- The Aston Martin DB4GT is being sold in part-restoration condition, having been stripped back 37 years ago
- The 1960 model is considered the British brand's best post-war road car and is hugely collectible
- This example was taken off the road in 1983 when the rebuild project began but has never been completed
- It is to be auctioned almost as a rolling shell, having been dismantled, including the doors, windows, lights and much of the interior
- It retains its original 3.7-litre 6-cylinder engine, which in its day had an impressive top speed of 152mph
- Bonhams estimates it could sell for £1.8m - if restored to 'concours' condition it could be worth up to £3mAn extremely rare classic Aston Martin is to be sold at auction in London next month for an estimated fee of up to £1,8million.
However, the winning bidder will need to set aside plenty of time and funds to get it back on the road, with the 1960 DB4GT sold as an unfinished restoration project.
It will go under the hammer at Bonhams' Legends of the Road Sale in Bond Street on 19 February, alongside a £7million Bugatti and sought-after 1965 Ferrari 275 GTS worth an estimated £900,000.
The Aston Martin DB4GT is a key model in the British brand's heritage and is widely considered by many collectors as the finest post-war road car the Bond-favourite firm produced.The ultimate Gran Turismo of its time, the DB4GT was designed to take on the Ferrari 250 GT SWB and eclipsed rivals with a top speed in excess of 150mph and a 0-to-60mph time of just 6.1 seconds. It is powered by a 3.7-litre, six-cylinder, double overhead camshaft naturally aspirated engine with two valves per cylinder producing around 302bhp with power delivered via a four-speed manual gearbox.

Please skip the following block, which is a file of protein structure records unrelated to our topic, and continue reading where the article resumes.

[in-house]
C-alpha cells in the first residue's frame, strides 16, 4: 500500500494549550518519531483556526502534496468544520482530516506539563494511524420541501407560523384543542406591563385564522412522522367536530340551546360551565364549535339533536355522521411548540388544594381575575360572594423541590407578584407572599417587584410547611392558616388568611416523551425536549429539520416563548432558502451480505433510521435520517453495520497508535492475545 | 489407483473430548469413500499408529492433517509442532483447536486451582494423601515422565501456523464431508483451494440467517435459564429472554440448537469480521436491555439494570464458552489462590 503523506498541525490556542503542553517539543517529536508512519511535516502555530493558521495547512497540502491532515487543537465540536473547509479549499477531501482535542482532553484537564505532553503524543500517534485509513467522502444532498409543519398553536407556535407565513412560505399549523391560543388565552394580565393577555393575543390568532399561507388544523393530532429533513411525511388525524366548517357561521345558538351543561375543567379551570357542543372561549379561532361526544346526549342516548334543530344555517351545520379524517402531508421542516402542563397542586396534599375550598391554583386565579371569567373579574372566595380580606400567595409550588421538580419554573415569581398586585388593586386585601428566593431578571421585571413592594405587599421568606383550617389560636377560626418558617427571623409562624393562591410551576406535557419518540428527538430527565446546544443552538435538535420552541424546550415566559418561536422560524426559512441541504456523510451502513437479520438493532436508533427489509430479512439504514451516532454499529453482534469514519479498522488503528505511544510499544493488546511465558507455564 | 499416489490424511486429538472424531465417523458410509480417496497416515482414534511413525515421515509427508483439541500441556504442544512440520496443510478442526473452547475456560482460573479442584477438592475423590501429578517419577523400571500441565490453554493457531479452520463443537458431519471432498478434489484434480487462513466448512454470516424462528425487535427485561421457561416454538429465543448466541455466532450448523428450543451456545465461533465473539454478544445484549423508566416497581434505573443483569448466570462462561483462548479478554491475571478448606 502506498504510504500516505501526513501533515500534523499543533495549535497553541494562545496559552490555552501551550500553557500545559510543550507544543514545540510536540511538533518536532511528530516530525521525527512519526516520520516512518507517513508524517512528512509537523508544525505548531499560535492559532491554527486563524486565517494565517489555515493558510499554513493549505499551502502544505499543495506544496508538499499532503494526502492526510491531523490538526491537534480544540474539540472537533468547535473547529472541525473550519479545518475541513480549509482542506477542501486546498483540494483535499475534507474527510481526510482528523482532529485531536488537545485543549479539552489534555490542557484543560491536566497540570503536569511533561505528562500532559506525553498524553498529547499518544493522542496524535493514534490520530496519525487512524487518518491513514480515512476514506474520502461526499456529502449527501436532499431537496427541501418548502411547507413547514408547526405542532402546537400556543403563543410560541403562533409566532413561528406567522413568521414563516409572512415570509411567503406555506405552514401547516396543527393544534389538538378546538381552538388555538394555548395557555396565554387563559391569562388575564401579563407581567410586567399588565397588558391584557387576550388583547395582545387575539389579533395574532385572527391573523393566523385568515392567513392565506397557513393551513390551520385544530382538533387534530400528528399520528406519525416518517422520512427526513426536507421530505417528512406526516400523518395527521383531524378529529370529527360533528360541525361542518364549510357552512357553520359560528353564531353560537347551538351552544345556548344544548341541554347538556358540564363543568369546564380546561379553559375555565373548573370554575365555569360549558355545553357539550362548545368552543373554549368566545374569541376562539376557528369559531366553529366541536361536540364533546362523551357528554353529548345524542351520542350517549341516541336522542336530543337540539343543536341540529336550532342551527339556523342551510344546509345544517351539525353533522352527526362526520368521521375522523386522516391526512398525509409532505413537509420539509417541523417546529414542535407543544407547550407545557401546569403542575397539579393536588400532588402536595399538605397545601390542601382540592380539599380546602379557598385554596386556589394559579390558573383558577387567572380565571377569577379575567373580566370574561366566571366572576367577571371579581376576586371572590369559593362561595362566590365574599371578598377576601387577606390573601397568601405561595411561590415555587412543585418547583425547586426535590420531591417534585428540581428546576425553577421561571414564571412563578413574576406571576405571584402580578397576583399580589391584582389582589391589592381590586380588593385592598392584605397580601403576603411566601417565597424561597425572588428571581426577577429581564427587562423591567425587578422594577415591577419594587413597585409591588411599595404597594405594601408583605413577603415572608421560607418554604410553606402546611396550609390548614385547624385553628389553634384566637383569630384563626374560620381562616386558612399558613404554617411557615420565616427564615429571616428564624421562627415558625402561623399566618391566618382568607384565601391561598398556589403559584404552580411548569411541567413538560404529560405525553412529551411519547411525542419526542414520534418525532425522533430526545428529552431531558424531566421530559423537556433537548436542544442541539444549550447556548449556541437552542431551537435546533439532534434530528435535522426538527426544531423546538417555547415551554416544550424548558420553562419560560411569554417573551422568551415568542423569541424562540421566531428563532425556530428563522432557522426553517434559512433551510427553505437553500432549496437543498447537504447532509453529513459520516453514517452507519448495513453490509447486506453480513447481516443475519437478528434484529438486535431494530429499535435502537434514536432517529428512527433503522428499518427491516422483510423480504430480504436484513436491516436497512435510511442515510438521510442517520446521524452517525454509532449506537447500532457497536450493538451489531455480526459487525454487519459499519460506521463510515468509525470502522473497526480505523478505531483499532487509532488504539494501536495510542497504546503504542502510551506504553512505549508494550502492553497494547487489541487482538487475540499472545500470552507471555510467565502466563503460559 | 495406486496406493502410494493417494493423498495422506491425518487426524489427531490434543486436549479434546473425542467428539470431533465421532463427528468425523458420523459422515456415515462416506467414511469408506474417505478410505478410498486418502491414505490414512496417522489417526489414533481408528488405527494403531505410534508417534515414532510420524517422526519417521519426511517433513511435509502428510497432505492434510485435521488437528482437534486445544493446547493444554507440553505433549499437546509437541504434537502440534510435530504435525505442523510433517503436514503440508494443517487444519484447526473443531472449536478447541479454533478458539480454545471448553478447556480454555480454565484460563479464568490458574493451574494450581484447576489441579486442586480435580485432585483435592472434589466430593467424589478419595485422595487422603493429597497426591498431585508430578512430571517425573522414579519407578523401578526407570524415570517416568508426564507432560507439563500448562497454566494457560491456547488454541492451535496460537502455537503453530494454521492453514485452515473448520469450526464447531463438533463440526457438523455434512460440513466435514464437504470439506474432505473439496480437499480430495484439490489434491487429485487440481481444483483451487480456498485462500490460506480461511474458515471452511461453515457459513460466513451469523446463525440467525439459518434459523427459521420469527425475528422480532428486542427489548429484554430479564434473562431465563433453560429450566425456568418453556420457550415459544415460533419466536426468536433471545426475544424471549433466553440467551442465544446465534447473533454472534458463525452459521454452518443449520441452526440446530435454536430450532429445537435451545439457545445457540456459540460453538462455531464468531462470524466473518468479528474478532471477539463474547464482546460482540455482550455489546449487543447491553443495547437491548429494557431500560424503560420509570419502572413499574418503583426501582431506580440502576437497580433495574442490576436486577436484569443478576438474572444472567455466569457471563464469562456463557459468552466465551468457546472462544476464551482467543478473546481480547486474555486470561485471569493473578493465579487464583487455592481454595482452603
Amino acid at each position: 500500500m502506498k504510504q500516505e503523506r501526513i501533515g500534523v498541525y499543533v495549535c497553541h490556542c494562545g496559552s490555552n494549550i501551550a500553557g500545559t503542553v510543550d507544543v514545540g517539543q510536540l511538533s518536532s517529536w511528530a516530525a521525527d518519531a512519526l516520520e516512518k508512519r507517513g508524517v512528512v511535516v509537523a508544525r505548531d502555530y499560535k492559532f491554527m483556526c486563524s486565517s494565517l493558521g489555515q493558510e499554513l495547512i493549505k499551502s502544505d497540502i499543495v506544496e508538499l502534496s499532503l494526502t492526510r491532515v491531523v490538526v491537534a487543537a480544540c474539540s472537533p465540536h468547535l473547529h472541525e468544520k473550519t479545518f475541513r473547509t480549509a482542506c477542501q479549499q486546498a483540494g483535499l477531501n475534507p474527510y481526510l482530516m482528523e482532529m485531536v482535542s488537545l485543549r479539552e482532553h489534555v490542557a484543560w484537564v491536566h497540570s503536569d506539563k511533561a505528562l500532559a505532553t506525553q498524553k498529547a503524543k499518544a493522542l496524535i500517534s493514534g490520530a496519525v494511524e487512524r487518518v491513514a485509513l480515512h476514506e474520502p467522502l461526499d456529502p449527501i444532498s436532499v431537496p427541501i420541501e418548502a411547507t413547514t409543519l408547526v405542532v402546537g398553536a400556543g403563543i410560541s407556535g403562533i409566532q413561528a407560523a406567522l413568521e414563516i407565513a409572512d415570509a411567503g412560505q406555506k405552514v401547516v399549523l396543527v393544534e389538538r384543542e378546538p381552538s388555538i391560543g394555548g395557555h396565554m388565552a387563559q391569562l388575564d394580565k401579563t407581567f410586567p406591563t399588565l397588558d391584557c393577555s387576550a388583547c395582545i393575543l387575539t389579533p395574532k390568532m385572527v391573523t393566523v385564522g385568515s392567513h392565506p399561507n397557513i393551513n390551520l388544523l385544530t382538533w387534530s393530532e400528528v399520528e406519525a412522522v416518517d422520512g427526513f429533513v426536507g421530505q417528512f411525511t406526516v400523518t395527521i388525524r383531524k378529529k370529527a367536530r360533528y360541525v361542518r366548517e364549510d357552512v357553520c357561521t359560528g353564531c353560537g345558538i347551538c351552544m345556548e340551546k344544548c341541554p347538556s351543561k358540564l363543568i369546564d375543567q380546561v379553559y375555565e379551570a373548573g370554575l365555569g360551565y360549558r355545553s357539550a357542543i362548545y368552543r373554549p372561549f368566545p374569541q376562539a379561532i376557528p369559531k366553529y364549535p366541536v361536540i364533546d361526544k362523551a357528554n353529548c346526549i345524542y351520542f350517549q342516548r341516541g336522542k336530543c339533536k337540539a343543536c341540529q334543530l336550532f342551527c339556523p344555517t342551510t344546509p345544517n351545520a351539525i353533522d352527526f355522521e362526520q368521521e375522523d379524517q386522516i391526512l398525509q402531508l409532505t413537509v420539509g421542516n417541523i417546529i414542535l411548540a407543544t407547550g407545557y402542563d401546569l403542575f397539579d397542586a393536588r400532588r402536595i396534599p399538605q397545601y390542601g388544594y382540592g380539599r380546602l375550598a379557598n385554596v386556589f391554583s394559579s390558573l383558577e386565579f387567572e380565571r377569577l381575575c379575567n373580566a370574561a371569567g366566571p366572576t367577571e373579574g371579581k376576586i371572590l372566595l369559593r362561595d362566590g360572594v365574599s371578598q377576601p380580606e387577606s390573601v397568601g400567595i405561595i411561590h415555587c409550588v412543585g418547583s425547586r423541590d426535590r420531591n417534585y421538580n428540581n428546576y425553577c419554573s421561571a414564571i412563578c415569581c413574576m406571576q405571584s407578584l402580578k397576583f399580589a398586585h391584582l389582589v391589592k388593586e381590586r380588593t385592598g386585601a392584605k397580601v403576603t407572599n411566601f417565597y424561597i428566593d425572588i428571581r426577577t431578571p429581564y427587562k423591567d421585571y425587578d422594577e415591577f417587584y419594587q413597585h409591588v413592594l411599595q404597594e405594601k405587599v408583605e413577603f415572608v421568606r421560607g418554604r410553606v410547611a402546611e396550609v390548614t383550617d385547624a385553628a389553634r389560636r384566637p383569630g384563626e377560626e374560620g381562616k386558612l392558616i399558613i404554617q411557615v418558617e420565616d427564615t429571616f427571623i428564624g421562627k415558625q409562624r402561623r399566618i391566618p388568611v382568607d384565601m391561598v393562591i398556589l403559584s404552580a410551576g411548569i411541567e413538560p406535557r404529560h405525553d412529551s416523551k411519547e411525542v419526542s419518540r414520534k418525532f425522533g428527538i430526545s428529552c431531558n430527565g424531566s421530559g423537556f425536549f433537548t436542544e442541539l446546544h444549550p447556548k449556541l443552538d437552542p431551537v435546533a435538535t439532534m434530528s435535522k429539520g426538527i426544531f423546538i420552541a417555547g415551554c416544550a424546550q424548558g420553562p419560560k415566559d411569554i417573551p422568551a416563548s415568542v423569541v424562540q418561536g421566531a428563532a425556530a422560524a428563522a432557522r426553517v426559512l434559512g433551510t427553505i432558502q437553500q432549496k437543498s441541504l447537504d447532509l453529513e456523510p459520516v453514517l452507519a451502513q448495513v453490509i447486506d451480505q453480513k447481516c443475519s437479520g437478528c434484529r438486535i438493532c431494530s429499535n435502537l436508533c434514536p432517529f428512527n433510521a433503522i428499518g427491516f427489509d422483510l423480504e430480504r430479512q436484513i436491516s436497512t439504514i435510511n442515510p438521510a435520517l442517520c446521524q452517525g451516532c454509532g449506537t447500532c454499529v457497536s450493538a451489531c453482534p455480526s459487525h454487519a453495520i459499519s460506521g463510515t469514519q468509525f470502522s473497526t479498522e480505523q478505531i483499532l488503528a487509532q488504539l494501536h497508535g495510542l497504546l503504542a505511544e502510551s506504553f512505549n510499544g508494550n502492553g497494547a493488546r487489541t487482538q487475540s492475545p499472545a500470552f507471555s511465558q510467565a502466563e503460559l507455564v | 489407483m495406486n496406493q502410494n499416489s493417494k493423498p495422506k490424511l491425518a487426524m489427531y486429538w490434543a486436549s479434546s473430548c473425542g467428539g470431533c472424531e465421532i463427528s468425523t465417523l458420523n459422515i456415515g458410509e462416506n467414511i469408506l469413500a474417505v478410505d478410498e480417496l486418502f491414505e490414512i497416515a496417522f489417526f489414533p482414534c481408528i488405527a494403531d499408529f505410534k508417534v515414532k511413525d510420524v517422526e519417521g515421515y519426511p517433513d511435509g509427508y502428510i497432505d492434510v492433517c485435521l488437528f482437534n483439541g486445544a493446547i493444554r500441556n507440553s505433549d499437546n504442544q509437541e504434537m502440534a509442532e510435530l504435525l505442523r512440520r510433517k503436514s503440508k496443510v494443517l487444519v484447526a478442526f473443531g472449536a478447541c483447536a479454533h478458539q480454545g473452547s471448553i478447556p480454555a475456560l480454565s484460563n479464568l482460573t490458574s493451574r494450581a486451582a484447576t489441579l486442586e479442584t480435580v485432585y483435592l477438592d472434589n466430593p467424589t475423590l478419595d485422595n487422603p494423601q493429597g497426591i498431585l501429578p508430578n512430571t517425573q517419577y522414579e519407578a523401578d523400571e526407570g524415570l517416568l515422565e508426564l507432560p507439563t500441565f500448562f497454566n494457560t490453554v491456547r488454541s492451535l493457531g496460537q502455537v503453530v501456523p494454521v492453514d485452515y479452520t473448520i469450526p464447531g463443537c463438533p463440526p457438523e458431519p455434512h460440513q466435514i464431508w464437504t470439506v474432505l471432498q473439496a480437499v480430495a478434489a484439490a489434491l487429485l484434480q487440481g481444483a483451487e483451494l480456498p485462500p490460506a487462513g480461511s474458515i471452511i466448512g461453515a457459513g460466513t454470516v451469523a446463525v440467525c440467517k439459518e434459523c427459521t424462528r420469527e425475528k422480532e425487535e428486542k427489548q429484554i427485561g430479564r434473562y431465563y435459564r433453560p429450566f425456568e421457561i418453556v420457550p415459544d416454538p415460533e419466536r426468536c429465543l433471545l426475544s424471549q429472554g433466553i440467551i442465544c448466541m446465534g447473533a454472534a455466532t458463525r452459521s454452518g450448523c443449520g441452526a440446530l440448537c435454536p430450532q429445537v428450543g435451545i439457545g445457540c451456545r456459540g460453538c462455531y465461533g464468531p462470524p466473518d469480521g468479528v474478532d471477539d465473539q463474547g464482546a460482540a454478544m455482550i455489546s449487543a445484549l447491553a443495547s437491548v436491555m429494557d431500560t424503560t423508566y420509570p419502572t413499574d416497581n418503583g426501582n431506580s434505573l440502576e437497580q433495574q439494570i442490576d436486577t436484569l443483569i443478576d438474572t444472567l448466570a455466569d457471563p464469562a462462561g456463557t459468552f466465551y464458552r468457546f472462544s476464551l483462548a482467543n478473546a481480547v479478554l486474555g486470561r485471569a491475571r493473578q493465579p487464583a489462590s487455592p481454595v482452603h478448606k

It became one of the first road cars ever measured to be able to accelerate from standstill to 100mph and then brake to a complete stop in less than 20 seconds and, in prototype form, was piloted by the late Sir Stirling Moss to victory in its debut race at Silverstone.
It's so celebrated that the Aston Martin Works division of the iconic British car maker has commissioned 19 new DB4GT Zagato continuation models to be produced, each with an asking price in the region of £1.5million.
However, the classic car being auctioned by Bonhams next month is far from in perfect condition.
It is being sold as a part-finished restoration job that was started some 37 years ago.
The first owner was Gilby Engineering and is believed to have been the road car of Syd Green, owner of the company.
Green was also the founder of the eponymous Grand Prix racing team which had its debut in the 1954 French Grand Prix with British driver Roy Salvadori at the wheel of a Maserati 250F.
The stunning coupe was subsequently sold some six years later to the latest owner, David Picking, an engineer and pilot, purchased the car in 1966.
Having used the coupe extensively for numerous continental road trips across Europe, the keen engineer looked to restore the car in 1983, taking it off the road and stripping the vehicle back for a full rebuilt.
Mr Picking died in early 2020, having owned the vehicle for some 54 years.
Next month, his DB4GT is to be sold to the highest bidder, though still in a dismantled condition, with his original plan to recommission it unfinished.
Bonhams says this gives the 'opportunity for the next custodian to complete its reassembly as David Picking had intended', which would see the car finished in its original 'Snow Shadow' grey pain and red leather interior.
In its 'as-sold' state it is essentially a rolling shell, with most of the mechanical components, doors, windows, lights and indicators and much of the interior missing.